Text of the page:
Student Research: Mark E. Wilk

, , 1991
Faculty Advisor: Michael S Morgan

Gas/Aerosol Respirator Fit Testing Method Comparison


Abstract

Air-purifying respirators are commonly used for protection from hazardous atmospheres. Leakage through the respirator faceseal is a major source of exposure. Quantitative fit testing evaluates this leakage by exposing the respirator wearer to known challenge agent concentrations. The ratio of the challenge concentration outside the respirator to the concentration inside the facepiece provides a quantitative index of respirator performance.

Oil aerosols or other particulates are standard challenge agents. It has not been unequivocally shown that testing with an aerosol agent adequately predicts performance under a gaseous challenge. The goal of this project was to compare gas and aerosol leakage into half-face air-purifying respirators. A close correlation in penetration between the two agents would increase confidence that testing with aerosols also predicts performance against gases and vapors.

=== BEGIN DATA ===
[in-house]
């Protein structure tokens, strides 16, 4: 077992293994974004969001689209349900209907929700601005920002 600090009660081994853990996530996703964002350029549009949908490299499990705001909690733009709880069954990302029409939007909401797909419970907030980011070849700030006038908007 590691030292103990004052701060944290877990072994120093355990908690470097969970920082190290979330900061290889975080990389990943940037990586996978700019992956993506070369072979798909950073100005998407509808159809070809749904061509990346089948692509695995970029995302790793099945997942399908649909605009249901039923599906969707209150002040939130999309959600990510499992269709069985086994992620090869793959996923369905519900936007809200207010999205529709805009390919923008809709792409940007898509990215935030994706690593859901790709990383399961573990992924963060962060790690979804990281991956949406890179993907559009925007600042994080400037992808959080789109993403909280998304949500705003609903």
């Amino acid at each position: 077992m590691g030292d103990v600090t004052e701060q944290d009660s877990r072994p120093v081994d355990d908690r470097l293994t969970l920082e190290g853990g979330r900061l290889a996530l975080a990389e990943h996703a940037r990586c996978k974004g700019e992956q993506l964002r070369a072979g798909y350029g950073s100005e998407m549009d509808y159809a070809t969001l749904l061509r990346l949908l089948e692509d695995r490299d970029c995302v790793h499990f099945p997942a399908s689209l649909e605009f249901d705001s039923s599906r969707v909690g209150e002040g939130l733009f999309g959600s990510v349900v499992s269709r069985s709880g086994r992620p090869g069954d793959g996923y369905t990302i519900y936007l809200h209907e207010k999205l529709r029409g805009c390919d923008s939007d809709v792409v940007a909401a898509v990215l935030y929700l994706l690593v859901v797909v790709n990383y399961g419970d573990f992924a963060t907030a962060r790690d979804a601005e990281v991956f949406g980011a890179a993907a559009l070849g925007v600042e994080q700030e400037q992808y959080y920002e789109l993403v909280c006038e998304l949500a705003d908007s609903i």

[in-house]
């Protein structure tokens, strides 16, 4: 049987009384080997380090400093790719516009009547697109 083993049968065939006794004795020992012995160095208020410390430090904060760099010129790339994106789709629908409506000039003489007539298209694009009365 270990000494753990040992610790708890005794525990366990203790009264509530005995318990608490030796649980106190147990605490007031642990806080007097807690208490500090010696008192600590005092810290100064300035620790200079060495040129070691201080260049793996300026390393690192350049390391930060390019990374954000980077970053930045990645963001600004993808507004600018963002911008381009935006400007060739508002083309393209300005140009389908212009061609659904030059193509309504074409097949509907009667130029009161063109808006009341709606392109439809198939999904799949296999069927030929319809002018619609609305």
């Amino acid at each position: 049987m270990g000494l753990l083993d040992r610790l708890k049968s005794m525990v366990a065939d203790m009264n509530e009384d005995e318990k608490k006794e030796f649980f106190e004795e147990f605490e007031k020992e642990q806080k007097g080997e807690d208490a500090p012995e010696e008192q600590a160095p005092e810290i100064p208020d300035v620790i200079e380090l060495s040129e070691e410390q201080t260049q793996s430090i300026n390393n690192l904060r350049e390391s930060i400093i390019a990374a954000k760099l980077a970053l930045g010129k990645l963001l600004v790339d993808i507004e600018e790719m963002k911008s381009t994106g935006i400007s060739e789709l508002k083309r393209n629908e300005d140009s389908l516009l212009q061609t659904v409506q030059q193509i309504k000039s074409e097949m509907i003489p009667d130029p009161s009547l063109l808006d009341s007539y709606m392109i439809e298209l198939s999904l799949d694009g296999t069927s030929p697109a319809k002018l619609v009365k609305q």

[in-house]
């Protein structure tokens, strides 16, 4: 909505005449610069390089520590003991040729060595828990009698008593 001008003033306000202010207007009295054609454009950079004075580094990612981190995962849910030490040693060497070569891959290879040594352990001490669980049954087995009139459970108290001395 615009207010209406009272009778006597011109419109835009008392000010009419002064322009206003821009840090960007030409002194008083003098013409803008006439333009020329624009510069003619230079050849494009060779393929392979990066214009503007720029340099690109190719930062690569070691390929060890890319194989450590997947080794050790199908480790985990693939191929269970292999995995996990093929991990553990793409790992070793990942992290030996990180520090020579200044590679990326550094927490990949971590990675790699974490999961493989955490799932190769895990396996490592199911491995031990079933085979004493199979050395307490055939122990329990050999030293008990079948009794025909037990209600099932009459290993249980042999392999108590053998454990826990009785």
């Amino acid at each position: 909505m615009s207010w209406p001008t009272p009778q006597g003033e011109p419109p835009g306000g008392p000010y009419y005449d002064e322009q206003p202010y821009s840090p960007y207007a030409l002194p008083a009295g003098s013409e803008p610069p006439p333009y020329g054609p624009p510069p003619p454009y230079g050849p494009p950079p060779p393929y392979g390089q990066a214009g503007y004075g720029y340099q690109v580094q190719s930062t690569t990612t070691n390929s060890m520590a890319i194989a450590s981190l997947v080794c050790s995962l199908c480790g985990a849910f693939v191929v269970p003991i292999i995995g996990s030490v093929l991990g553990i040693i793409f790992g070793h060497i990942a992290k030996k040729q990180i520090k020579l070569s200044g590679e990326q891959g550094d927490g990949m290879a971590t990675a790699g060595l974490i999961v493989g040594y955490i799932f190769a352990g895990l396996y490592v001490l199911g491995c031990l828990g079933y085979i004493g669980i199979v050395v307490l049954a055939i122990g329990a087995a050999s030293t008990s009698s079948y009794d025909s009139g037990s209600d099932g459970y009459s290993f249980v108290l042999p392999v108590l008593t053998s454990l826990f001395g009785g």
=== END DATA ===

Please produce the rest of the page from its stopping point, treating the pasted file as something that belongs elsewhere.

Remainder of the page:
Corn oil aerosol and FreonR-12 were chosen as challenge agents. Subjects used half-face respirators equipped with combination HEPA and organic vapor cartridges. They performed a standard protocol of exercises inside the exposure chamber. A strong correlation was observed between measured gas and aerosol concentrations inside the facepiece.